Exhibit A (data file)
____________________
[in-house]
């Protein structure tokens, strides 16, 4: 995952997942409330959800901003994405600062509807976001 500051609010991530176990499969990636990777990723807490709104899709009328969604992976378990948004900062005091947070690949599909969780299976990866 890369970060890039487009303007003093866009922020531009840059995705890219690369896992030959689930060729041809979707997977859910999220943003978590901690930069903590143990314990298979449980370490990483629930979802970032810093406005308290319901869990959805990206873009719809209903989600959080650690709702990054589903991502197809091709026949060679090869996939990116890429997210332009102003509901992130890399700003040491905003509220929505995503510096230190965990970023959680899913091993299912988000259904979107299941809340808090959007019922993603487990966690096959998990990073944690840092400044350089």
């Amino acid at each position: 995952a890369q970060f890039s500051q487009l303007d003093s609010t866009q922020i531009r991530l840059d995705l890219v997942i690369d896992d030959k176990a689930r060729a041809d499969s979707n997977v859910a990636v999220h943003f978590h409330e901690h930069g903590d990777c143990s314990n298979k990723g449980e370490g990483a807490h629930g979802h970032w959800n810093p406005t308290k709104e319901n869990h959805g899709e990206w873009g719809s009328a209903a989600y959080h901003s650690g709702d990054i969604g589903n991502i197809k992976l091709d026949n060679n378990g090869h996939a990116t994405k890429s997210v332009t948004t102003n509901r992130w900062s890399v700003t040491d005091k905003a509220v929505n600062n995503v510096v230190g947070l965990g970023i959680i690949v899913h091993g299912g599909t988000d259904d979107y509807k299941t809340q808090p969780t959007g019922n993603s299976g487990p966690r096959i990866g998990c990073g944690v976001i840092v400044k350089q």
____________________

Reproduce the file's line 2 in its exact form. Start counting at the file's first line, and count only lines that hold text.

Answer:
């Protein structure tokens, strides 16, 4: 995952997942409330959800901003994405600062509807976001 500051609010991530176990499969990636990777990723807490709104899709009328969604992976378990948004900062005091947070690949599909969780299976990866 890369970060890039487009303007003093866009922020531009840059995705890219690369896992030959689930060729041809979707997977859910999220943003978590901690930069903590143990314990298979449980370490990483629930979802970032810093406005308290319901869990959805990206873009719809209903989600959080650690709702990054589903991502197809091709026949060679090869996939990116890429997210332009102003509901992130890399700003040491905003509220929505995503510096230190965990970023959680899913091993299912988000259904979107299941809340808090959007019922993603487990966690096959998990990073944690840092400044350089």